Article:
How To Split Amicably

How To Split Amicably

When emotions are running high all around, it can be very easy to split into a space where everything feels like an attack, and you attack other people too. From there, it is difficult to go back because, like it or not; words hurt just as much as actions sometimes. 

There are many reasons why people split up; it might be infidelity, it could be that they have fallen out of love – and there are a million reasons in between. But in the end, married or not, untangling your life from someone else is hard. 

And while you might not always feel like keeping cool, calm, and collected – it is best long term. We often underestimate the complexity of divorce and separation – in both practical and emotional terms – but keeping it amicable is in everyone's interest. 

So what can you do to manage things from your side?

Everyone is impacted

While you might, and should be, concerned with how you will move forward, if you and your partner have been together for a long time, friends, family, children, and pets will all be impacted. 

Many will have plenty to say, as well as and you might find yourself having to explain more than you want to. Alternatively, if you are the partner who is being left, you might be looking for answers. 

There are a lot of feelings from a lot of places, and while you are the most important, expect more people to be hurt. 


Sometimes ahead of making any firm decisions, you will need to build a support network to get your thoughts out. The network can help you make plans, but do expect some people to try to talk you out of the decision – the best people in your life will ask for you to look at things in different ways. 

Support is vital for both parties and talking through things without blame and accusations is helpful. 

What is fair?

Over the years, there have likely been some changes to work, savings, who stays with the children the most, and so on. This can impact heavily what is fair for each of the parties. It is possible to make many of the negotiations yourself, or if you can discuss things in a civil manner, you may be able to come up with a plan before anyone heads to a solicitor.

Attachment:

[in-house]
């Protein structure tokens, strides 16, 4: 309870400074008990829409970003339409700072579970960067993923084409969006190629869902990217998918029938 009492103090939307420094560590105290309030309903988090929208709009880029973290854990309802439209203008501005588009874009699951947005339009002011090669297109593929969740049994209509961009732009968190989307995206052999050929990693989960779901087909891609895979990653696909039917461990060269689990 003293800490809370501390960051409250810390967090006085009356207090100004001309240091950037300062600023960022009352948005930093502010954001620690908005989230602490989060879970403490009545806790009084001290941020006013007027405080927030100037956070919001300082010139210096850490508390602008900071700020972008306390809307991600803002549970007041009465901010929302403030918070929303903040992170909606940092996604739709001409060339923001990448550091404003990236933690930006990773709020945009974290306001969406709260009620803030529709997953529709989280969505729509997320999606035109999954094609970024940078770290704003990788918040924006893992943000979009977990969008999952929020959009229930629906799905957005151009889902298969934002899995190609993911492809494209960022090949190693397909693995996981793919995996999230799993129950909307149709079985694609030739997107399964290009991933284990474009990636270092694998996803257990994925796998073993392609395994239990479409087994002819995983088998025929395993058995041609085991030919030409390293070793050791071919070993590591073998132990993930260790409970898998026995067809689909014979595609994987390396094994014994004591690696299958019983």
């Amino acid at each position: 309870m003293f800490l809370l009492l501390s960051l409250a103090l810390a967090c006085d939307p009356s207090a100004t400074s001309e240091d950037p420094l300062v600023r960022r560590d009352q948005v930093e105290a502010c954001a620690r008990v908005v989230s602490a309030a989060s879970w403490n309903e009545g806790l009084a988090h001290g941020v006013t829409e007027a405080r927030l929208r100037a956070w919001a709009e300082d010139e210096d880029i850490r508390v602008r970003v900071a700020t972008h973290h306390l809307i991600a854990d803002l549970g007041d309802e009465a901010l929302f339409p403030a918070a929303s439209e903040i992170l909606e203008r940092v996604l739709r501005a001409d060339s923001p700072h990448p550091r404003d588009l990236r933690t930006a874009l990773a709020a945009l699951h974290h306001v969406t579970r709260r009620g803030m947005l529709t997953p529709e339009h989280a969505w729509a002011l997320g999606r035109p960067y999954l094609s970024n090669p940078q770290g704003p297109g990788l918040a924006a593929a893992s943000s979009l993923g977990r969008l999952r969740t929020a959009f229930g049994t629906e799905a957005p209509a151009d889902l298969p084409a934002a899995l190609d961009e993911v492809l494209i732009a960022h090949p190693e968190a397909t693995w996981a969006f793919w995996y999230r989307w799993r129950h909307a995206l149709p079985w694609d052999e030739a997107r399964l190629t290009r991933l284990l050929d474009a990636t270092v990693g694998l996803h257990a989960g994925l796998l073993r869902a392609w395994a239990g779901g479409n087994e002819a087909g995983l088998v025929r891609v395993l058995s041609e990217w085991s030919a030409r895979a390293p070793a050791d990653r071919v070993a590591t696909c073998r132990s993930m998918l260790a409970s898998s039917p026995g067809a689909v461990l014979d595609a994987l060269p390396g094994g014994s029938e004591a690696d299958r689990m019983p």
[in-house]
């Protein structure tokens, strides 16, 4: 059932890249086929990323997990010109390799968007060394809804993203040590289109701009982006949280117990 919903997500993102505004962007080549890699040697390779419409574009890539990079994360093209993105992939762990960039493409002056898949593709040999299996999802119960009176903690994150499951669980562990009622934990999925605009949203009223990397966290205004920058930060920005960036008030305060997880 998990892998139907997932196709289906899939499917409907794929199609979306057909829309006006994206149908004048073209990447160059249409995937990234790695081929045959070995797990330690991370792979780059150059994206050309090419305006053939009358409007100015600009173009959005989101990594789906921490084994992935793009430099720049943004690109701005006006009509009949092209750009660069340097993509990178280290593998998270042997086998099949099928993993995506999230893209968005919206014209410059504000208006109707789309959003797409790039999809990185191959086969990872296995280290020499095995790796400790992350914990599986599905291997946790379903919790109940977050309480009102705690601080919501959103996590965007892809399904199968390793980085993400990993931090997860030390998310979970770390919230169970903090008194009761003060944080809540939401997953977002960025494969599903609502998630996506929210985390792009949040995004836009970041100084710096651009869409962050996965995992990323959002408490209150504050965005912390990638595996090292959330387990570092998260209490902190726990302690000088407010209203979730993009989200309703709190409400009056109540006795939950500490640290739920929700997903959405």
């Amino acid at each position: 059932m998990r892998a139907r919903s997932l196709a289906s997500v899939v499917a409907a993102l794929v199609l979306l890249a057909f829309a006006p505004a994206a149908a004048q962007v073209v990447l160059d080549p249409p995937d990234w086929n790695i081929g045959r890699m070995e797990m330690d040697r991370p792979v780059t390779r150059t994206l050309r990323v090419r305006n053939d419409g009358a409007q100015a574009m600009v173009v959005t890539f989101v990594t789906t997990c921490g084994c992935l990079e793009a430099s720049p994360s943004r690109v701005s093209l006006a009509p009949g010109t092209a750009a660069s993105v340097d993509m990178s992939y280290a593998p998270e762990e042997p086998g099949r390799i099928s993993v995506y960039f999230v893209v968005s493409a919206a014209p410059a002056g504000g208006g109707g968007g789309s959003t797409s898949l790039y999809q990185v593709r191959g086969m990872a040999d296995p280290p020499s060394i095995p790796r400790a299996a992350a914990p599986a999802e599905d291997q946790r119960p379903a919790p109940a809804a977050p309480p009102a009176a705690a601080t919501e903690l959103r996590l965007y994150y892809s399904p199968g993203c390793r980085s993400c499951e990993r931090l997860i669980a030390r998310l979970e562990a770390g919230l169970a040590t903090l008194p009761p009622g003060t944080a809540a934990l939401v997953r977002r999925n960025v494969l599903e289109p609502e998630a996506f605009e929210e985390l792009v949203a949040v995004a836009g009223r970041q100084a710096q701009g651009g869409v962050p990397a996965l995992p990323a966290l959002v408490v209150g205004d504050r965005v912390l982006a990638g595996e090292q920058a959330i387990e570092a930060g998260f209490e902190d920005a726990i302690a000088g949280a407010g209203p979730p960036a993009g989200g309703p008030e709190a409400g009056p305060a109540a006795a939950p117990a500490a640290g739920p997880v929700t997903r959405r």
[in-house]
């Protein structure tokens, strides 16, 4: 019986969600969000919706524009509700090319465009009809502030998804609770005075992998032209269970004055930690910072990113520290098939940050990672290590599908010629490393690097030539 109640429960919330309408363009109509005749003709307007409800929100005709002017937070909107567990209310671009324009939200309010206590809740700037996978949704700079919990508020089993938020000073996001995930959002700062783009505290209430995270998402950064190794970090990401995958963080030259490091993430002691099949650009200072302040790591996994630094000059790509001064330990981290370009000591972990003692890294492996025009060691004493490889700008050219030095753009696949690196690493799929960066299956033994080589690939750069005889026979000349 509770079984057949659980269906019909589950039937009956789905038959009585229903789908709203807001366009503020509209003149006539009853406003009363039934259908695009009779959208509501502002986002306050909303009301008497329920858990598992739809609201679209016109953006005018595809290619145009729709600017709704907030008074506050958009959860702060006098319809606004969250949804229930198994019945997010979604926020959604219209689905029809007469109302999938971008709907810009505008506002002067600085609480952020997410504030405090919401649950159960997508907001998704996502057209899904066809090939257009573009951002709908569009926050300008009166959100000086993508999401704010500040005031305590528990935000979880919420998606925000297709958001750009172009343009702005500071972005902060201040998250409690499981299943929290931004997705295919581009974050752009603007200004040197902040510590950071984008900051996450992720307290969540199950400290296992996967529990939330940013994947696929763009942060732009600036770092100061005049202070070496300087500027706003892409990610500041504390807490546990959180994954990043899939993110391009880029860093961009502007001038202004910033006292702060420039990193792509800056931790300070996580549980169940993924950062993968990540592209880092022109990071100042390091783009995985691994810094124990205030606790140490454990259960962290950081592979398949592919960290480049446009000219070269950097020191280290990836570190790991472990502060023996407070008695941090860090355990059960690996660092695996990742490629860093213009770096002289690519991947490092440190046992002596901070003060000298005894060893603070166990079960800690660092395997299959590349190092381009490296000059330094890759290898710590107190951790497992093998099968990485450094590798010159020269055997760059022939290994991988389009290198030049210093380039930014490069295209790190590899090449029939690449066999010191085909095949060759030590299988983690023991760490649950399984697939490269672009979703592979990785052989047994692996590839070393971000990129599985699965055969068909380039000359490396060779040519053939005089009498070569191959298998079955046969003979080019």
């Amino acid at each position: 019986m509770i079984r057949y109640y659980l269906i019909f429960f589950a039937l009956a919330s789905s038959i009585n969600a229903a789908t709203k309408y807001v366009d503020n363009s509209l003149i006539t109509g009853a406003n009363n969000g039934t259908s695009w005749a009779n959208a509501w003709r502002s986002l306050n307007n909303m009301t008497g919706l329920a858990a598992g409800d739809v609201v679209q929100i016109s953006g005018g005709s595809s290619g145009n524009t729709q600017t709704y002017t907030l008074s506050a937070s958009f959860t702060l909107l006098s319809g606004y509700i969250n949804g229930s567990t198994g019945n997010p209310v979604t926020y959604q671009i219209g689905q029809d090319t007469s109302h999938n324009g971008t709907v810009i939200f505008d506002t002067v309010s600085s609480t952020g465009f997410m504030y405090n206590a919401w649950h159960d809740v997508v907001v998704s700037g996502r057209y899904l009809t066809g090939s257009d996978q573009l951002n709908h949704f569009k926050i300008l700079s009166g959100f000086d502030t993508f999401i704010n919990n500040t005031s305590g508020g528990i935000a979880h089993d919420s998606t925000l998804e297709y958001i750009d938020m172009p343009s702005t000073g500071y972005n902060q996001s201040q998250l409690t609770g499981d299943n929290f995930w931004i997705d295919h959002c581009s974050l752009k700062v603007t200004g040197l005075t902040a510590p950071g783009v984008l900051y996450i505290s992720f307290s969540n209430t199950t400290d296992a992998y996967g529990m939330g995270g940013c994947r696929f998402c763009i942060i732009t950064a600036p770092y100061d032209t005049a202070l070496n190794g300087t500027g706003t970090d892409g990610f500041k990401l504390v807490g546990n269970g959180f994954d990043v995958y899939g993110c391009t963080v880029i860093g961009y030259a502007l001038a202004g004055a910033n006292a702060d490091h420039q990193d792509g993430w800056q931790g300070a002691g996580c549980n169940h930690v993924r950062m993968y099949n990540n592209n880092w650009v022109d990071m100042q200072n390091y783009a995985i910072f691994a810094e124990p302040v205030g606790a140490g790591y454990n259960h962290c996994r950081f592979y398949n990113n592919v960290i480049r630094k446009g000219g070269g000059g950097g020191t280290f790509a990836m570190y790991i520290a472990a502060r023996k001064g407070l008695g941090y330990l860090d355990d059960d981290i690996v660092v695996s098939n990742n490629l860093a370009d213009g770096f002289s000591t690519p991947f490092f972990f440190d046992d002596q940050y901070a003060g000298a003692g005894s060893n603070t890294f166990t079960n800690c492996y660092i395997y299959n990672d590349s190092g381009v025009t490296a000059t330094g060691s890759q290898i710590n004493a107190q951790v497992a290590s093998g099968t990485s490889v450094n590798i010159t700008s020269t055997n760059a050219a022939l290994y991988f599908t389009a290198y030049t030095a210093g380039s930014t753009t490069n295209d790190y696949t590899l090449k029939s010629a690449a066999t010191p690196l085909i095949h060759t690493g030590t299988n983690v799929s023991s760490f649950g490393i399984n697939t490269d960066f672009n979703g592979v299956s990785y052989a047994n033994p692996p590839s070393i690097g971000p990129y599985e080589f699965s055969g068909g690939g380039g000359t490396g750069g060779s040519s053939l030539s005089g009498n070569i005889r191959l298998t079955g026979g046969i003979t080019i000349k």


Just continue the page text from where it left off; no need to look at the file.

Think about what you want here – children to be happy and secure, both to have some financial comfort and somewhere to live. When you have lived and taken care of each other for a long time, that should still be something you both want to happen. 

And if you do find yourself on the receiving end of a vicious lawyer, remain composed and move forward with the idea of what is fair (even when that is really hard). 

Expect arguments 

Expect that there will be arguments, but how you deal with them will make a difference. Try to avoid getting into verbal fights; instead, try to make sure things are written down – or know when you shouldn't be responding. Instead of being tempted to sink into name-calling and laying blame (even if you are angry), opt for compromise, compassion, and honesty. 

Breaking up a relationship, or being broken up with, is one of the hardest things to go through in life – because life as you know it changes. Try to be as kind to yourself as you can be during that period so that you can move forward in a healthy way: Making Self-Care A Priority.